Reasons for the rural-urban inflation gap

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Source : The post reasons for the rural-urban inflation gap has been created, based on the article “Rural-urban inflation gap: Can this puzzle be solved?” published in “Live mints” on 21st June 2024

UPSC Syllabus Topic: GS Paper3-Economy (inflation)

Context: The article discusses the issue of high inflation rates in rural India compared to urban areas. It explains that the differences in energy usage and access to LPG gas, as well as economic shifts like rural-urban migration and changes in industrial output, contribute to this inflation gap. The article also mentions how these inflation trends affect the Reserve Bank of India’s monetary policies.

For detailed information on Inflation In India read this article here

What is the current condition of inflation in India?

  1. As of May, urban inflation in India is at 4.2%, while rural inflation is higher, with a gap averaging 1.3 percentage points over the last three months.
  2. Rural areas experience significantly higher ‘fuel and light’ inflation, 7.5 percentage points above urban rates

What are the reasons for the rural-urban inflation gap?

  1. Diverse Energy Sources: Rural areas use a variety of unregulated, locally available fuels such as coal, coke, charcoal, firewood, and dung cakes, unlike urban areas that primarily rely on electricity and LPG. This has resulted in rural ‘fuel and light’ inflation averaging 7.5 percentage points above urban inflation over the last three months.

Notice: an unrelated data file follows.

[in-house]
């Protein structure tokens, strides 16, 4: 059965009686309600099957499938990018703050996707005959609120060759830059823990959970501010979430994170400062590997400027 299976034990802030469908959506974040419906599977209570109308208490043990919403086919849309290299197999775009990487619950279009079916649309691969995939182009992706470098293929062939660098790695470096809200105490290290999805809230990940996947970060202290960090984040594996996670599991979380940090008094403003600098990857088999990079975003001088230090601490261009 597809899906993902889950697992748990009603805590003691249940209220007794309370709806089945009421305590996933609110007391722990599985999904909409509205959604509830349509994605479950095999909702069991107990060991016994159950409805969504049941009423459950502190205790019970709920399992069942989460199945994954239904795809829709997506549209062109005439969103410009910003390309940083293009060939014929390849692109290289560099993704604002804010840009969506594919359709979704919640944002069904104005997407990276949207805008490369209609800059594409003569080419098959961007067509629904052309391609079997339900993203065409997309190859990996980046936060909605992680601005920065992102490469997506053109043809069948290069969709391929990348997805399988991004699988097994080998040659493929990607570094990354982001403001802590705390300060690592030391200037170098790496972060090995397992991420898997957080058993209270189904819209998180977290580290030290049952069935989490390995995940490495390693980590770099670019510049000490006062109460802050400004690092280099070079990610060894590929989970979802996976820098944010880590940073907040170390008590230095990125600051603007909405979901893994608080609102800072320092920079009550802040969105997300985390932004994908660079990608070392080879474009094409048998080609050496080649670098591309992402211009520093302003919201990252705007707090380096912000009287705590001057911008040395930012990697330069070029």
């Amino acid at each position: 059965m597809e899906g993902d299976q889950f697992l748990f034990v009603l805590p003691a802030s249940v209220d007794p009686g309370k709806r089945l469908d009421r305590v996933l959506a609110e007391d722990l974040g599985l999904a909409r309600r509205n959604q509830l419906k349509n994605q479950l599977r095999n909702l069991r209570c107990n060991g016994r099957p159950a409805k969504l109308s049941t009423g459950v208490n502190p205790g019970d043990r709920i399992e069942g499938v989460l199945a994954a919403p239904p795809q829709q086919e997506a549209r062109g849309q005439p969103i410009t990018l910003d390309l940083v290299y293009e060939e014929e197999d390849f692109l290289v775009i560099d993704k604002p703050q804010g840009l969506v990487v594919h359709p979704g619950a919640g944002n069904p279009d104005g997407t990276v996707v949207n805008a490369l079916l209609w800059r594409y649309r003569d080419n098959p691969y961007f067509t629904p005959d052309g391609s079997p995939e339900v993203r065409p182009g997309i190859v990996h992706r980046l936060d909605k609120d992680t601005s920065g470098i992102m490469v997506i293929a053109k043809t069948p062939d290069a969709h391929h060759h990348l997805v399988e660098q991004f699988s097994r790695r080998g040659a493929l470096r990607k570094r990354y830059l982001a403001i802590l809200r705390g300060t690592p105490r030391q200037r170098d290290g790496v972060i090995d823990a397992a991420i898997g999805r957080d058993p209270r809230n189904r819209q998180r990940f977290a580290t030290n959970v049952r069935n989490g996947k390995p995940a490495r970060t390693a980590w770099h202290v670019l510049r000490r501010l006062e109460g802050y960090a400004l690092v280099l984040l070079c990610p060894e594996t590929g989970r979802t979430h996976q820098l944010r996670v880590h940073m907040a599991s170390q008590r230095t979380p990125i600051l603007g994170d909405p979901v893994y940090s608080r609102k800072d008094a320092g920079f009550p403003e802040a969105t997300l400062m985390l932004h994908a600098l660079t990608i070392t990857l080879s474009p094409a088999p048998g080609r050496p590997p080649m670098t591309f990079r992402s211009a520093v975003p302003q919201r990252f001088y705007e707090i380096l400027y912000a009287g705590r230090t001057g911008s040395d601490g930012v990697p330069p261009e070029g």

2. Limited Access to LPG: As of 2020-21, less than half of all rural households had access to LPG, compared to over 90% in urban areas. Despite government efforts to increase LPG use through price cuts, high global energy prices in 2022 reduced LPG consumption, forcing rural households to revert to cheaper, traditional fuels.
  3. Impact of Migration Trends: The pandemic triggered a significant urban-to-rural migration, which has not fully reversed. This has increased demand in rural areas, straining local supply chains and pushing up prices on items like vegetables and cereals.
  4. Economic Shifts: Economic Shifts: Slow recovery in sectors like textiles, garments, tobacco, and leather, which typically account for about 15% of manufacturing and employ one-third of India’s industrial workforce, has affected rural areas significantly as these sectors have not yet reached pre-pandemic output levels. This slow recovery, combined with high migration rates from rural to urban areas, affects wage levels and spending patterns, influencing inflation rates.

Question for practice:

Discuss the factors contributing to the higher inflation rates in rural India compared to urban areas.

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